DENVER – All of the insurance companies operating on Colorado’s health exchange will be back next year, quelling fears that 14 western Colorado counties would be left without insurers and that market competition would be further stymied in the state.
“The carriers that offered plans on the exchange this year filed plans to do so next year,” Rebecca Laurie, communications director for the Colorado Department of Regulatory Agencies confirmed to Denver7 Wednesday.
Monday was the deadline for the insurance companies to file their proposed individual and small group plan rates and premiums with the state Division of Insurance.
The Denver Post was the first to report that Anthem, which was the only company operating on the exchange on Colorado’s Western Slope, would remain in the exchange.
And on Wednesday, The Post reported that Colorado Insurance Commissioner Marguerite Salazar said nine companies filed plans by Monday’s deadline, including the seven companies that offered plans this year through Connect for Health Colorado, the state health exchange.
“For today, it’s business as usual,” she told The Post.
The Post also reported that the insurance commissioner will let insurers file an additional rate set next month if the Trump administration and Congress cut subsidy payments to help people buy insurance on the state and national markets in their new health care bill.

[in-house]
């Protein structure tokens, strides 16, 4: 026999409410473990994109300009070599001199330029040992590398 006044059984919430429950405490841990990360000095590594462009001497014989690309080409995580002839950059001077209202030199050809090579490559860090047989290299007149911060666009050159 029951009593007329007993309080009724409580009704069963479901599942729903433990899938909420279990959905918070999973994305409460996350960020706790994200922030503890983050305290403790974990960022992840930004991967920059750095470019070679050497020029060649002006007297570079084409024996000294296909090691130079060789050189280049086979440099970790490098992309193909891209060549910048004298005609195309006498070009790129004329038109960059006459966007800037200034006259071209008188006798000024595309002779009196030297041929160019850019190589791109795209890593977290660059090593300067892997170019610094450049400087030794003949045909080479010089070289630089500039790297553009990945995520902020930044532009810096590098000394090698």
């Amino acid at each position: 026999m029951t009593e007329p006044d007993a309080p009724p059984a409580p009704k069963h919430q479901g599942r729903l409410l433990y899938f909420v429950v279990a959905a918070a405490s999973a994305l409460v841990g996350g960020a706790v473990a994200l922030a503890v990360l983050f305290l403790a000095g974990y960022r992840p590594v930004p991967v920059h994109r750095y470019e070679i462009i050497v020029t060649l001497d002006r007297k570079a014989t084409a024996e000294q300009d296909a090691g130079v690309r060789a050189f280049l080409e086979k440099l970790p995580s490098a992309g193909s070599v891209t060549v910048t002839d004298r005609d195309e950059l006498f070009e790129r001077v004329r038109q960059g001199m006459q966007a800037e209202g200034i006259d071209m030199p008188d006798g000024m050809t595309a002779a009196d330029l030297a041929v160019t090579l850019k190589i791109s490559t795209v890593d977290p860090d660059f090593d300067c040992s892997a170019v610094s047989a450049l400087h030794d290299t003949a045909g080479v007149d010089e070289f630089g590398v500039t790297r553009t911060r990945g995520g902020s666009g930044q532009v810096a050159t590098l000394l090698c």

But the exact rates the companies requested won’t be public until July 14, when the Division of Insurance releases the proposals. The Post reported that premiums are again expected to rise across the state.
The public will be able to comment on the proposals through Aug. 4, and the state will release the final, approved plans and premiums for next year sometime later this summer or during the fall.
Open enrollment on Connect for Health Colorado for 2018 will begin again Nov. 1.
This year, around 92,000 Coloradans had to change their plans after four different carriers either pulled out of or tailored the number of plans they were offering on the state exchange.
The news comes amid a secretive push by the Senate to craft another version of the House-passed American Health Care Act, which Republicans have put together to try and fulfill their campaign promises they'd "repeal and replace" the Affordable Care Act. The Associated Press has obtained some details of the bill a day ahead of its release.